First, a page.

Re: for d in c loop; insert; commit ...

Version 6 eh, with the transaction processing option, those were the days.

Well actually they probably weren't. The hack is there usually in a spurious
attempt to avoid ORA-1555, ORA-1555 actually means that you don't have
enough undo space allocated. Nowadays the obvious 'fix' add more undo space
is pretty reasonable, and to tell the truth it has been for a long time.
There were 2 factors in those days that made it *less* reasonable and the
hack above pretty standard.

   1. People didn't have *that* much disk space around. My first Oracle
   server had 6 disks if I remember correctly, they were 2gb each. 2 were a
   mirrored pair for the OS (SCO) and the rest were a RAID 5 array. This cost a
   *lot* of cash. Datafiles were limited to 2gb in size as well (I seem
   to recall we used 1gb and 500m files. Buying more disk was a big thing.
   2. MAXEXTENTS UNLIMITED hadn't been invented yet. We had a 2k block
   size (as I guess a lot of people did) and so a single segment, including a
   rollback (undo) segment, could have a maximum of 121 extents. So you might
   run out of extents before you hit ORA-1555. You could do things like size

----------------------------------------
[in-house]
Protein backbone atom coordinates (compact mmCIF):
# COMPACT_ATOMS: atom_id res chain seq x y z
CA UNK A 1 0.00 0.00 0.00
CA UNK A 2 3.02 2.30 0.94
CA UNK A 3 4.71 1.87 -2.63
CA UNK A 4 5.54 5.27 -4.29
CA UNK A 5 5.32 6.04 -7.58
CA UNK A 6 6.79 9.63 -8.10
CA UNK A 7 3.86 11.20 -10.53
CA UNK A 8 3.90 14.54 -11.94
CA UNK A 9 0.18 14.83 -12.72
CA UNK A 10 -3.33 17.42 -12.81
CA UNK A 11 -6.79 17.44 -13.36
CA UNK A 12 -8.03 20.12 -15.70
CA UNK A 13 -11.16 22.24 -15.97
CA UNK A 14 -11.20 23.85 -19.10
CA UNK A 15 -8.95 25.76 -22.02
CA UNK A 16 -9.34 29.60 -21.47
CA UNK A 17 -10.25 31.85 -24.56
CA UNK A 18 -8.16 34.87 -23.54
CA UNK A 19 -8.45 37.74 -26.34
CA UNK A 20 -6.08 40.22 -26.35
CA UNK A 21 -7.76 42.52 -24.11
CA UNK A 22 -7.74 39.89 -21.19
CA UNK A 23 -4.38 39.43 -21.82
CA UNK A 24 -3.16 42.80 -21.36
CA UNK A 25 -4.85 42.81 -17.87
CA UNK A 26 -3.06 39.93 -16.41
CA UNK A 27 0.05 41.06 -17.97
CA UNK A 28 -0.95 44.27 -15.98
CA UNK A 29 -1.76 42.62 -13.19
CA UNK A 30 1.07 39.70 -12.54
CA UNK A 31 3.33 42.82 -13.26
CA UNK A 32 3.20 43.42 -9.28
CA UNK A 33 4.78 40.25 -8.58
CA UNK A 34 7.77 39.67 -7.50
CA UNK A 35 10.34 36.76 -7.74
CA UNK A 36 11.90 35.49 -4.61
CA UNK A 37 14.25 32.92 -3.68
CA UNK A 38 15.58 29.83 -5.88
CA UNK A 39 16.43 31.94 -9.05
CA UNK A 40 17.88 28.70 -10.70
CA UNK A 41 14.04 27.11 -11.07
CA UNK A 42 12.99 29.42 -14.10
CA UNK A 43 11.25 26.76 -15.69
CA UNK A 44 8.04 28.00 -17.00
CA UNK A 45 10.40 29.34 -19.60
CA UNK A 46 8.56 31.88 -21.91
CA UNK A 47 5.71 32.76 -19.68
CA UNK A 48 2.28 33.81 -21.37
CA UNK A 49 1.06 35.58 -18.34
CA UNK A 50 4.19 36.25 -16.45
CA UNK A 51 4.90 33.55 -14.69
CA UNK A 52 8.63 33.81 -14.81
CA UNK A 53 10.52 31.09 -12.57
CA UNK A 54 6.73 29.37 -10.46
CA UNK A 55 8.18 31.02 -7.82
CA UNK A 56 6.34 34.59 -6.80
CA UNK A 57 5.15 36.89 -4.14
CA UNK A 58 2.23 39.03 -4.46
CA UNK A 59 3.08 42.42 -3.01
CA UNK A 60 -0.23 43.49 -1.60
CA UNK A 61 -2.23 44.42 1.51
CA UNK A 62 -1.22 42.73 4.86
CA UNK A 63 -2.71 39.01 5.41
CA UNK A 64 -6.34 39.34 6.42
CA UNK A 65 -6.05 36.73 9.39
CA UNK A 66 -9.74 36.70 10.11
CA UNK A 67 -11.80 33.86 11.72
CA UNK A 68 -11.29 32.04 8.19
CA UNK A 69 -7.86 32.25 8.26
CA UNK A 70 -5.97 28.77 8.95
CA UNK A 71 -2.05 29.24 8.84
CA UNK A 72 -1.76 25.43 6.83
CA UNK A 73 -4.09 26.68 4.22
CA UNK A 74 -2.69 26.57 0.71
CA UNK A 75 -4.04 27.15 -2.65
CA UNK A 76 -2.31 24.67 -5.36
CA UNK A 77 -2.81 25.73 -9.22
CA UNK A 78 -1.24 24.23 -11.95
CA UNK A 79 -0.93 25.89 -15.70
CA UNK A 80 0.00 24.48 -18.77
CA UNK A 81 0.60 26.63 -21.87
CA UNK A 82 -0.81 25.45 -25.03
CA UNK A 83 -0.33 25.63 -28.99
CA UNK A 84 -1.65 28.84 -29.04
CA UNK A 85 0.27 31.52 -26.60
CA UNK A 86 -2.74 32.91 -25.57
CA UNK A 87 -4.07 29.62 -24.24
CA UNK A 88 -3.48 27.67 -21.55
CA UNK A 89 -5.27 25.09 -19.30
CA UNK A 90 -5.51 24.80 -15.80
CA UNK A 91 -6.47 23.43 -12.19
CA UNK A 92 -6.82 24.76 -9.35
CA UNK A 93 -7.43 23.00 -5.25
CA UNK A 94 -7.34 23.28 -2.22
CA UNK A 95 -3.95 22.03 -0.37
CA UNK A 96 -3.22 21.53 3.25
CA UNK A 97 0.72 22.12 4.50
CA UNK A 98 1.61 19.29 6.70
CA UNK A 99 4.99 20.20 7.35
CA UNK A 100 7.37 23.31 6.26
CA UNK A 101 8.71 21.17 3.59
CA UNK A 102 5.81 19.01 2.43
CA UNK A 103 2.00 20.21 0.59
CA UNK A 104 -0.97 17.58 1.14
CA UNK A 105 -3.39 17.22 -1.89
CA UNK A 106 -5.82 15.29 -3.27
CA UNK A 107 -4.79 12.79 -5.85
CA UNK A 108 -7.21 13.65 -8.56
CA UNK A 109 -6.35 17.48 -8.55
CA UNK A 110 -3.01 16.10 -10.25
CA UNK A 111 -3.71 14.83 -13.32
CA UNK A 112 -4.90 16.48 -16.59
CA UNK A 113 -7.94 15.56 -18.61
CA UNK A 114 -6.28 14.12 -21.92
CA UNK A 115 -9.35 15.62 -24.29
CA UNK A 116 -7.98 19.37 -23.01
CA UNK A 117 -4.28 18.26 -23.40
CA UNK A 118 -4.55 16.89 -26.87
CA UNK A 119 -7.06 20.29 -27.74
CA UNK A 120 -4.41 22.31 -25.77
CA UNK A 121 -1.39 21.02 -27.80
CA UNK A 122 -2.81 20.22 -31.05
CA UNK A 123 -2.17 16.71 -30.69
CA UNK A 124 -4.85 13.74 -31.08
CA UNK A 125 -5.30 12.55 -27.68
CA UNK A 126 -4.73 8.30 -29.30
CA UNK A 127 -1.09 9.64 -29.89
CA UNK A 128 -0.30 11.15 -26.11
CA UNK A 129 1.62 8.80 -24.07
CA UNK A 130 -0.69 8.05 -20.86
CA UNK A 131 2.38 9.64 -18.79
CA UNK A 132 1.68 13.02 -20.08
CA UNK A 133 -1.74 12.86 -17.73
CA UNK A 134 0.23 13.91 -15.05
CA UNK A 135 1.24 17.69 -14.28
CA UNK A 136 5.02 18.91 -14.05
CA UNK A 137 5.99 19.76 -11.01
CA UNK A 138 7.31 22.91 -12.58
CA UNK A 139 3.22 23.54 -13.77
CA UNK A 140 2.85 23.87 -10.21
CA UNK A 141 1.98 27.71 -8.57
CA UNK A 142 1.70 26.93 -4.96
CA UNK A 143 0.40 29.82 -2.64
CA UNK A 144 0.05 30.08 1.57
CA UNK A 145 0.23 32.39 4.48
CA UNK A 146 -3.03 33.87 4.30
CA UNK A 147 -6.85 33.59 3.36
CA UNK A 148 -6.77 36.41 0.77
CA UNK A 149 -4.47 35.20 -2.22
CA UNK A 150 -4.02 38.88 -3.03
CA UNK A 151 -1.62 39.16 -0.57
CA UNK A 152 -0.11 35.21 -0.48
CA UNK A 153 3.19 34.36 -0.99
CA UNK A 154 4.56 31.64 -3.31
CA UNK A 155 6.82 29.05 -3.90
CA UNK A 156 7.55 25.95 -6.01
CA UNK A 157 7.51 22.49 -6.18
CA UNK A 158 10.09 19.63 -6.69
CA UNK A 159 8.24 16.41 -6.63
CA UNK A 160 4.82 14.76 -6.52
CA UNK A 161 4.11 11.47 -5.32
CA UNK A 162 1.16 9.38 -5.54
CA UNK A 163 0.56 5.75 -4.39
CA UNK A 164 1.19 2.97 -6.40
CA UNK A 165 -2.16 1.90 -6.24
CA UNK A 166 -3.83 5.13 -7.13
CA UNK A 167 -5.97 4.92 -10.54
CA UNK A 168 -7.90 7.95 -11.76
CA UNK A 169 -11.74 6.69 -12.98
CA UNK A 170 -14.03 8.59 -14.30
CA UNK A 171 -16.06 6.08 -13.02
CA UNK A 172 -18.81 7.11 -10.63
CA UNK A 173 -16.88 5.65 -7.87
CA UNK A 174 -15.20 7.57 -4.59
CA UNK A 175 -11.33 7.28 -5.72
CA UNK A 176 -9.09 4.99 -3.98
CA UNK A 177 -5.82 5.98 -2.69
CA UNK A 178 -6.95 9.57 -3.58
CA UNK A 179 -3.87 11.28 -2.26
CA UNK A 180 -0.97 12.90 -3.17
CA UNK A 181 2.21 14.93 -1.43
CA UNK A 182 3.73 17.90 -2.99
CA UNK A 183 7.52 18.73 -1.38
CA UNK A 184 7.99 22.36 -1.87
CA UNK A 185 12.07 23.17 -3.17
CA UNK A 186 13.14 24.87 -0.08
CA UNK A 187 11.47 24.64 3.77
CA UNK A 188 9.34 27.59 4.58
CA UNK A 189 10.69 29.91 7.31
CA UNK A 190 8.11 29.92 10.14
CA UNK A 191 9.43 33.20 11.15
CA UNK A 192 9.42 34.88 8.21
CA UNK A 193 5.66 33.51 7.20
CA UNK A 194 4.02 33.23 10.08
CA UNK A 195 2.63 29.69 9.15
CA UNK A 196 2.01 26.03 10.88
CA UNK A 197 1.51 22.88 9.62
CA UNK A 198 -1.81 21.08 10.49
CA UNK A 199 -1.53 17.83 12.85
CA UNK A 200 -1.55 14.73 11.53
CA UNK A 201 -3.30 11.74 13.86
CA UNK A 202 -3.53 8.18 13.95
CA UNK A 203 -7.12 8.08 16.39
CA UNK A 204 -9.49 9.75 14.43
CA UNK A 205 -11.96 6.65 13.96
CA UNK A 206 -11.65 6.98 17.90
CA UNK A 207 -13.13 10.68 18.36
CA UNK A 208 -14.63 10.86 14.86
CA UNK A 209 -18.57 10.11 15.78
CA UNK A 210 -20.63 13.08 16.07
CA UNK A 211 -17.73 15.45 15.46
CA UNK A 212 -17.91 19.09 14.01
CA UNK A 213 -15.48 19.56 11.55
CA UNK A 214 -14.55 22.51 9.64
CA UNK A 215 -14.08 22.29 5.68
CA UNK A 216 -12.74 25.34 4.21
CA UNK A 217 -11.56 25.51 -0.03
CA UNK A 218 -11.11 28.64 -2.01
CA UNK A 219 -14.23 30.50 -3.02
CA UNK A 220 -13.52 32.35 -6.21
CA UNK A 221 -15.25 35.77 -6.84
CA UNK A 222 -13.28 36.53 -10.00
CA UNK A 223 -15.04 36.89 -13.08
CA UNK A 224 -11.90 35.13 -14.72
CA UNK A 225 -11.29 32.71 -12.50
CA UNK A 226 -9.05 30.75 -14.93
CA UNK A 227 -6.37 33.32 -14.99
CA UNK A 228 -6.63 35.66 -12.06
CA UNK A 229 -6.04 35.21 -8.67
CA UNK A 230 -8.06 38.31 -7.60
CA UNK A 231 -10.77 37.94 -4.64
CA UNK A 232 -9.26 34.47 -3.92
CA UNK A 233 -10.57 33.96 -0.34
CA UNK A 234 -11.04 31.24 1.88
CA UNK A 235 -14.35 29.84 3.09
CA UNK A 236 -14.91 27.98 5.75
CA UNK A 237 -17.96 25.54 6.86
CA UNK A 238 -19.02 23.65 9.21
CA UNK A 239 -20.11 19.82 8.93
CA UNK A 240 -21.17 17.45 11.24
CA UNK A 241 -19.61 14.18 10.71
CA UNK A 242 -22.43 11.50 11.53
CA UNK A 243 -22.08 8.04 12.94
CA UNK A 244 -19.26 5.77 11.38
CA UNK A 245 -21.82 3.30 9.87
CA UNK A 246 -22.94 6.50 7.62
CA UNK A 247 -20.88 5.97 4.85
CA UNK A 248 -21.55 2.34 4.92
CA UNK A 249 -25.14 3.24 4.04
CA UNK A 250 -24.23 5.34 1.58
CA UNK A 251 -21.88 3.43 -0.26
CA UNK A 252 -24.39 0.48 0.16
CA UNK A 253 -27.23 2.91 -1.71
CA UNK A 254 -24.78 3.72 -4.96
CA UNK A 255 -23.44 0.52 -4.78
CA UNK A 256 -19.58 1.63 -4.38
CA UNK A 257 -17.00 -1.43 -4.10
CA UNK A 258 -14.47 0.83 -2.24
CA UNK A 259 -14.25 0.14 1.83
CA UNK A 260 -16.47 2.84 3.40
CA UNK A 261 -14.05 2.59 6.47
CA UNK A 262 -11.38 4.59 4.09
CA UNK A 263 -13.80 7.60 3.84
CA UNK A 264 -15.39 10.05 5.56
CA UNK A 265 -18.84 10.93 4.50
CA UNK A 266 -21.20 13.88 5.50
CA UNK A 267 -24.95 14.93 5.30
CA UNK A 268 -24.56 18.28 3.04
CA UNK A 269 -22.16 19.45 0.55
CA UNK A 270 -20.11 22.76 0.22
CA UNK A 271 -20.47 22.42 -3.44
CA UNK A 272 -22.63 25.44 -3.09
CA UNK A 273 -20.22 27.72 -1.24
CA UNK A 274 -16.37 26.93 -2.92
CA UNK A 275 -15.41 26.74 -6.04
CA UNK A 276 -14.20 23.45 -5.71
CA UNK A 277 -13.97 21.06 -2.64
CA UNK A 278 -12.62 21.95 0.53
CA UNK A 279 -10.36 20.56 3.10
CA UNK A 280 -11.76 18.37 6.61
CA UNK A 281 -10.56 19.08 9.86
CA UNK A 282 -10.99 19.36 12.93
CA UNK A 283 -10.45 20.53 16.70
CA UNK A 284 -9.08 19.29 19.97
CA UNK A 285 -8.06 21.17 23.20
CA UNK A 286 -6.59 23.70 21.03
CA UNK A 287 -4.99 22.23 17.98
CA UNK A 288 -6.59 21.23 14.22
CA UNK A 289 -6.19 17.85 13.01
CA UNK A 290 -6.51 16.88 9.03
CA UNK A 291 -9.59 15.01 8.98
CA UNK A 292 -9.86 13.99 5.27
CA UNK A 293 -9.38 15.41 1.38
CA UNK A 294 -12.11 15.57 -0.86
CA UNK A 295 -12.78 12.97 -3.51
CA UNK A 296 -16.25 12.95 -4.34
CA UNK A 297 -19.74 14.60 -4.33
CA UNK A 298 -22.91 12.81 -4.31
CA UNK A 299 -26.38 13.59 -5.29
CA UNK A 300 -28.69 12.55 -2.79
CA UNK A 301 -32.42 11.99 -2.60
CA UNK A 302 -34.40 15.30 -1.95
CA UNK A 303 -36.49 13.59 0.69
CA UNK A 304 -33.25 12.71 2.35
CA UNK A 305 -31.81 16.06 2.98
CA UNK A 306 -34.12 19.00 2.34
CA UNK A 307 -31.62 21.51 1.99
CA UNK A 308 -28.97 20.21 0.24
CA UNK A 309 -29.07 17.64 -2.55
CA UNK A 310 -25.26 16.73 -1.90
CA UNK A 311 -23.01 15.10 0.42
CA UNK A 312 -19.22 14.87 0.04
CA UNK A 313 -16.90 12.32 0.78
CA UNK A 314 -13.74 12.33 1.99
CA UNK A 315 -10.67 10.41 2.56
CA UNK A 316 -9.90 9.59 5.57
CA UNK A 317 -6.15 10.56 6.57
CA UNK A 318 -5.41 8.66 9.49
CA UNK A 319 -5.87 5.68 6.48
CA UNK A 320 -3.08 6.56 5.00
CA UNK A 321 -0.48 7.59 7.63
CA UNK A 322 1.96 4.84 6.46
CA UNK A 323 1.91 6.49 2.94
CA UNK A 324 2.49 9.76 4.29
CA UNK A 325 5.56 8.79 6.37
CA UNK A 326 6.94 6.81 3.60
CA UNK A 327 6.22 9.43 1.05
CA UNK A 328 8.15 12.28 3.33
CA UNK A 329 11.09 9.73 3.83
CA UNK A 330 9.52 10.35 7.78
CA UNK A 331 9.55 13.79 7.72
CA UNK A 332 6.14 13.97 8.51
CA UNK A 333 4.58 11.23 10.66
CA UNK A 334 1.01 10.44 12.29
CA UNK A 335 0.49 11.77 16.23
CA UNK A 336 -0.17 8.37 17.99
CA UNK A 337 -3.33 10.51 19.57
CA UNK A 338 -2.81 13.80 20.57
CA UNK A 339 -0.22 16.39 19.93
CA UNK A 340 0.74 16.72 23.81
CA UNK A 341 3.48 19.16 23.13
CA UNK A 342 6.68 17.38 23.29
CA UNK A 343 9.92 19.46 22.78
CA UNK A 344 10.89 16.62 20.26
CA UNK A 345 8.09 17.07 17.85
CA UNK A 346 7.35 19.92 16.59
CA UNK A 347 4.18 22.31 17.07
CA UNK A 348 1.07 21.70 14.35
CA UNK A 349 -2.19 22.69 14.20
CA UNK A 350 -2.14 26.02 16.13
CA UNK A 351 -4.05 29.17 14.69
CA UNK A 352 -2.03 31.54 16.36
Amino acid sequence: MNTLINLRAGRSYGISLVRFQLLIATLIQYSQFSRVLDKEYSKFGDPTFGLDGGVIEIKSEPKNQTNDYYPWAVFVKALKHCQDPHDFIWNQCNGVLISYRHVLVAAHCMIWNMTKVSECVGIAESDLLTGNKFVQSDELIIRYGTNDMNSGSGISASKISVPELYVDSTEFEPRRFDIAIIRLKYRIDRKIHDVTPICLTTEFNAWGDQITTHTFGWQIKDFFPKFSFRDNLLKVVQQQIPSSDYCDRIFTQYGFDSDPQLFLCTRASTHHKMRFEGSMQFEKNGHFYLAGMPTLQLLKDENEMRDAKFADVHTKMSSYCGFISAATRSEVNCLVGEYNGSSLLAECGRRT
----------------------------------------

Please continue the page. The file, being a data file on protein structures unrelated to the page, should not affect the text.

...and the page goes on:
rollback segments differently and use SET TRANSACTION USE ROLLBACK SEGMENT
   BLAH (or some similar syntax with the same meaning).

Ironically of course doing the above increases the likelihood of ORA-1555,
but the physical constraints imposed by the hardware and the practical
constraints imposed by the software were real enough.

So, I don't in 2007 buy that what we were doing circa 1997 made sense even
then, but the logic was something like the above.



On 8/16/07, stv <stvsmth@xxxxxxxxx> wrote:

> Ooops. Forgot to mention this is an old database (probably started
> with version 6) with some major work done when they moved to 8i on
> Solaris. Currently running on Linux x86_64. Perhaps this made
> sense in an older version?
> On 8/15/07, stv <stvsmth@xxxxxxxxx> wrote:
> > Why in the world did I inherit a database with all this nonsense
> everywhere ...
> >
> >         lc := 0;
> >         For d in C loop
> >                 lc := lc + 1;
> >                 # insert stuff
> >                 if mod(lc, 50) = 0 then commit; end if;
> >         end loop;
> >         commit;
> --

Niall Litchfield
Oracle DBA

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